Chinese Economy Grows at Slowest Pace in 5 Years


China’s economic growth waned to a five-year low of 7.3 percent last quarter, raising concerns of a spillover effect on the global economy but falling roughly in line with Chinese leaders’ plans for a controlled slowdown.

The third-quarter figures, released Tuesday, put China on course for annual growth somewhat lower than the 7.5 percent targeted by leaders, though they have indicated there is wiggle-room in their plan. The world’s No. 2 economy grew 7.5 percent from a year earlier in the previous quarter and 7.4 percent in the first quarter.

Communist leaders are trying to steer China toward growth based on domestic consumption instead of over-reliance on trade and investment. But the slowdown comes with the risk of politically dangerous job losses and policymakers bolstered growth in the second quarter with mini-stimulus measures.

Employment, however, remained strong through the third quarter, and the service industries, such as retailing, that leaders want to promote, have done well this year despite the downturn, which has been focused largely in the property market, said economist Julian Evans-Pritchard of Capital Economics.

“There is still a lot of downward pressure on the economy,” Evans-Pritchard said. Spending on infrastructure shored up growth in the second quarter, but “once that fizzled out, the downward pressure has returned.”

Investors shrugged off the news, relieved that China’s growth hadn’t fallen below 7 percent. The Dow Jones Industrial Average rose 215 points on Tuesday. European stocks rose, and Asian stocks were mixed.

A further slowdown in China’s economy would likely cause some damage to the U.S. economy, the world’s largest, as well as commodity producers such as Australia, Indonesia and Brazil that have grown accustomed to strong Chinese demand.

Mark Zandi, chief economist at Moody’s Analytics, estimates that each 1-percentage-point drop in China’s economic growth shaves 0.2 percentage points from annual U.S. growth, which is equal to the effect of a $20-a-barrel increase in oil prices.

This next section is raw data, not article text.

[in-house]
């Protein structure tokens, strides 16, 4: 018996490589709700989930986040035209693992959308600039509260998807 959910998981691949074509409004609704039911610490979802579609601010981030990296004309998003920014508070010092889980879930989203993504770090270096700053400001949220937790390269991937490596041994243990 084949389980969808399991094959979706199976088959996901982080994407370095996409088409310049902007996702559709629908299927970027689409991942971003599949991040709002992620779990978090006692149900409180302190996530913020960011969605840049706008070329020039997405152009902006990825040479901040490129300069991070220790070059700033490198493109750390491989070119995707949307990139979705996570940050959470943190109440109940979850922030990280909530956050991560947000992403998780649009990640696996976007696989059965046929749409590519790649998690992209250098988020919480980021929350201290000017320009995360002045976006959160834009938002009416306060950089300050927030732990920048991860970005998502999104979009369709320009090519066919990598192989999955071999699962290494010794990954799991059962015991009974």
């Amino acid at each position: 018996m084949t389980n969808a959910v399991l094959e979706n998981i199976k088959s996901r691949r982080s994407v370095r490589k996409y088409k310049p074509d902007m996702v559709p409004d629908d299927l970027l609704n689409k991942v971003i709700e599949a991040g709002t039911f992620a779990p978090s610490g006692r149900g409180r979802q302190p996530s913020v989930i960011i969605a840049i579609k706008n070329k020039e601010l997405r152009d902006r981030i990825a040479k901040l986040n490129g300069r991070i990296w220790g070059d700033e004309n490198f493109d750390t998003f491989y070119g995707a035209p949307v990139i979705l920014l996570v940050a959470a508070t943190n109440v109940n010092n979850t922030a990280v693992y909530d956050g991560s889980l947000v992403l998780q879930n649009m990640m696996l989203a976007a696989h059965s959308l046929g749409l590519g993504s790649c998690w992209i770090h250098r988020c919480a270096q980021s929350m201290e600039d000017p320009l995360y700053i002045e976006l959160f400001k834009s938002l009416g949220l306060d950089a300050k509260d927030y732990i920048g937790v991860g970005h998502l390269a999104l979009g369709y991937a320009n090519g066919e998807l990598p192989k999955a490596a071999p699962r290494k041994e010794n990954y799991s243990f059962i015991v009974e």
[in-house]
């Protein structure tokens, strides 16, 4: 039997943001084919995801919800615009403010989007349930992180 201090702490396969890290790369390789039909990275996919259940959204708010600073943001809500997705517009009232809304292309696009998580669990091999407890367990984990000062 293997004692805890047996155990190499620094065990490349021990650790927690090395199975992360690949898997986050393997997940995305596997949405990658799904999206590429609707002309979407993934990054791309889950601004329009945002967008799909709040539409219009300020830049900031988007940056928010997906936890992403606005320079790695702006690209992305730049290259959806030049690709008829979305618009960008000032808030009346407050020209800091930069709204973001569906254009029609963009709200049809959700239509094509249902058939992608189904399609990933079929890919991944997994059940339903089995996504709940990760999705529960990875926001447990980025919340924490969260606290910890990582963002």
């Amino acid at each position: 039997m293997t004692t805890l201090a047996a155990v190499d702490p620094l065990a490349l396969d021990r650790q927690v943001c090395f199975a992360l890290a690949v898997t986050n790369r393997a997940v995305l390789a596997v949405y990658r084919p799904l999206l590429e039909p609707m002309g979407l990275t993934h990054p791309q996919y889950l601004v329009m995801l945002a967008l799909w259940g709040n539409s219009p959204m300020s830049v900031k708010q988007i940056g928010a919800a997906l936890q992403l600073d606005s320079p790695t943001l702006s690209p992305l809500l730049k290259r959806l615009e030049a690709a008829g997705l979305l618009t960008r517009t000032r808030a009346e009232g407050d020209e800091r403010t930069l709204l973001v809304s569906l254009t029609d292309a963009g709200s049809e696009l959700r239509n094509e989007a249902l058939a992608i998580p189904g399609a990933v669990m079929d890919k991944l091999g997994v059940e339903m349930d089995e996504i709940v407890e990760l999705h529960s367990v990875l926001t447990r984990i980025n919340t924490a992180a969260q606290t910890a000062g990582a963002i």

Still, the third-quarter figure beat expectations by many economists of about 7.2 percent, or lower, which could have increased calls for a new round of major stimulus measures that the government can ill afford after a debt-fueled investment binge in response to the 2009 global recession. Asian stock markets took the data largely in stride, ending the day with unspectacular gains or losses.

“Although growth has slowed, it reflects a welcome rebalancing away from excess investment in certain sectors of the economy and is not cause for significant concern,” Evans-Pritchard said in a report.

“With policymakers now prioritizing employment and economic rebalancing over growth, we don’t think they will feel the need to act aggressively to shore up the economy in response to today’s data,” he said.

China’s growth in industrial production was largely stable, with a rate of 8.5 percent year-on-year in the first three quarters, down 0.3 points from the first half, the National Bureau of Statistics reported. Investment in factories, real estate and other fixed assets rose 16.1 percent year-on-year, but real-estate investment lagged at 12.5 percent growth in the first nine months of 2014 due to government controls imposed to curb a surge in housing costs.

Growth in consumer spending cooled to 11.6 percent in September, the fourth monthly decline in a row.

“Overall, the national economy remained stable and made progress and improved in quality over the first three quarters,” bureau spokesman Sheng Laiyun told reporters at a news conference.

“However, the domestic and international environment remains complicated, and economic development still faces many difficulties and challenges,” Sheng said.

China’s economic growth reached a whopping 14 percent in 2007, but took a hit from the global recession of 2008-2009 and has declined steadily since 2012.

The International Monetary Fund said in July that China should lower its growth target to no more than 7 percent for next year, but some analysts expect an even deeper decline, to as low as 6.8 percent. That would be stronger than the United States, Japan or Europe, but it would be China’s weakest annual growth in two decades.

On Monday, the Conference Board, a New York-based research group, predicted that China’s economic growth would decelerate to 4 percent a year between 2020 and 2025, well below the widespread expectation of 7 percent to 8 percent growth over the next decade.

So far, China has defied dire warnings it might be headed for the kind of hard landing that could send the global economy into disarray.

IHS Economics estimated that if Chinese growth unexpectedly slowed to 4.8 percent next year, it could shave a full percentage point from global growth in 2016. South Korea, Australia and Indonesia would be hardest hit, according to IHS.